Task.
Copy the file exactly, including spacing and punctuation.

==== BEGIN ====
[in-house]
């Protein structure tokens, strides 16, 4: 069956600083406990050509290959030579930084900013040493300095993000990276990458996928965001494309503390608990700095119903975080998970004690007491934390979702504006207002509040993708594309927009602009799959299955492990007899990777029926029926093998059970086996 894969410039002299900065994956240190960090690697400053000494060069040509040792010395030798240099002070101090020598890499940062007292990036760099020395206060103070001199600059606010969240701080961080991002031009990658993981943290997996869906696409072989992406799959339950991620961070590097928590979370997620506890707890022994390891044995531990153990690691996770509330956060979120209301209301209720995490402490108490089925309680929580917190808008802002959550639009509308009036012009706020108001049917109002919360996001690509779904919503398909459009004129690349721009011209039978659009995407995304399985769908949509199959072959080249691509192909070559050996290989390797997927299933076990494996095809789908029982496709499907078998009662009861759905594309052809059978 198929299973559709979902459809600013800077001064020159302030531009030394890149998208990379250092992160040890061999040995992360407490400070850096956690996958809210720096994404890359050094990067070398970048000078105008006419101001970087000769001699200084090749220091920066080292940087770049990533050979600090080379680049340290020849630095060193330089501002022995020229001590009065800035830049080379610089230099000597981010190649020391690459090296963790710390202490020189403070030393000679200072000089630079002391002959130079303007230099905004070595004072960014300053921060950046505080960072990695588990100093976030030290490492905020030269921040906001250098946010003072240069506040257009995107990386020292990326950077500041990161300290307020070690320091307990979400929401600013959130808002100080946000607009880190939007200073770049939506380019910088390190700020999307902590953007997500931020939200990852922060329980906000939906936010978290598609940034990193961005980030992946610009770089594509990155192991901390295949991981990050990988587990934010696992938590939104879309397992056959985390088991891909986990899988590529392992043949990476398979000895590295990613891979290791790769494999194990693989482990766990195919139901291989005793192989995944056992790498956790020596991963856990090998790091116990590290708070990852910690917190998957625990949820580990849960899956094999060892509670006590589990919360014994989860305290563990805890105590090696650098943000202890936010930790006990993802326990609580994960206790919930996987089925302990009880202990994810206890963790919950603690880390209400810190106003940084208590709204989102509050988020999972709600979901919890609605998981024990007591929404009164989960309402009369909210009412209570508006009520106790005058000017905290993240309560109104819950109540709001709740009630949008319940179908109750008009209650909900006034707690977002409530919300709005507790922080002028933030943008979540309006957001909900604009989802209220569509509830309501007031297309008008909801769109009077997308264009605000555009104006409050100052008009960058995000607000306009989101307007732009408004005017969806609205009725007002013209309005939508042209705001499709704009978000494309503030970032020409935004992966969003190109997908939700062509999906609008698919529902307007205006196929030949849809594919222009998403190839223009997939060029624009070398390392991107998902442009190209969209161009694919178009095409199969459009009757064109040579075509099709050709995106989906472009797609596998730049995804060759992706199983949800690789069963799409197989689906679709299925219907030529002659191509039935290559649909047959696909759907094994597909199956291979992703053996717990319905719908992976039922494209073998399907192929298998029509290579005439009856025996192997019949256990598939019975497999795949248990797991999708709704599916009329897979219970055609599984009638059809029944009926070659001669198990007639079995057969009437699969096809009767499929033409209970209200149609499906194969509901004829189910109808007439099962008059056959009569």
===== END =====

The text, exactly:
[in-house]
């Protein structure tokens, strides 16, 4: 069956600083406990050509290959030579930084900013040493300095993000990276990458996928965001494309503390608990700095119903975080998970004690007491934390979702504006207002509040993708594309927009602009799959299955492990007899990777029926029926093998059970086996 894969410039002299900065994956240190960090690697400053000494060069040509040792010395030798240099002070101090020598890499940062007292990036760099020395206060103070001199600059606010969240701080961080991002031009990658993981943290997996869906696409072989992406799959339950991620961070590097928590979370997620506890707890022994390891044995531990153990690691996770509330956060979120209301209301209720995490402490108490089925309680929580917190808008802002959550639009509308009036012009706020108001049917109002919360996001690509779904919503398909459009004129690349721009011209039978659009995407995304399985769908949509199959072959080249691509192909070559050996290989390797997927299933076990494996095809789908029982496709499907078998009662009861759905594309052809059978 198929299973559709979902459809600013800077001064020159302030531009030394890149998208990379250092992160040890061999040995992360407490400070850096956690996958809210720096994404890359050094990067070398970048000078105008006419101001970087000769001699200084090749220091920066080292940087770049990533050979600090080379680049340290020849630095060193330089501002022995020229001590009065800035830049080379610089230099000597981010190649020391690459090296963790710390202490020189403070030393000679200072000089630079002391002959130079303007230099905004070595004072960014300053921060950046505080960072990695588990100093976030030290490492905020030269921040906001250098946010003072240069506040257009995107990386020292990326950077500041990161300290307020070690320091307990979400929401600013959130808002100080946000607009880190939007200073770049939506380019910088390190700020999307902590953007997500931020939200990852922060329980906000939906936010978290598609940034990193961005980030992946610009770089594509990155192991901390295949991981990050990988587990934010696992938590939104879309397992056959985390088991891909986990899988590529392992043949990476398979000895590295990613891979290791790769494999194990693989482990766990195919139901291989005793192989995944056992790498956790020596991963856990090998790091116990590290708070990852910690917190998957625990949820580990849960899956094999060892509670006590589990919360014994989860305290563990805890105590090696650098943000202890936010930790006990993802326990609580994960206790919930996987089925302990009880202990994810206890963790919950603690880390209400810190106003940084208590709204989102509050988020999972709600979901919890609605998981024990007591929404009164989960309402009369909210009412209570508006009520106790005058000017905290993240309560109104819950109540709001709740009630949008319940179908109750008009209650909900006034707690977002409530919300709005507790922080002028933030943008979540309006957001909900604009989802209220569509509830309501007031297309008008909801769109009077997308264009605000555009104006409050100052008009960058995000607000306009989101307007732009408004005017969806609205009725007002013209309005939508042209705001499709704009978000494309503030970032020409935004992966969003190109997908939700062509999906609008698919529902307007205006196929030949849809594919222009998403190839223009997939060029624009070398390392991107998902442009190209969209161009694919178009095409199969459009009757064109040579075509099709050709995106989906472009797609596998730049995804060759992706199983949800690789069963799409197989689906679709299925219907030529002659191509039935290559649909047959696909759907094994597909199956291979992703053996717990319905719908992976039922494209073998399907192929298998029509290579005439009856025996192997019949256990598939019975497999795949248990797991999708709704599916009329897979219970055609599984009638059809029944009926070659001669198990007639079995057969009437699969096809009767499929033409209970209200149609499906194969509901004829189910109808007439099962008059056959009569």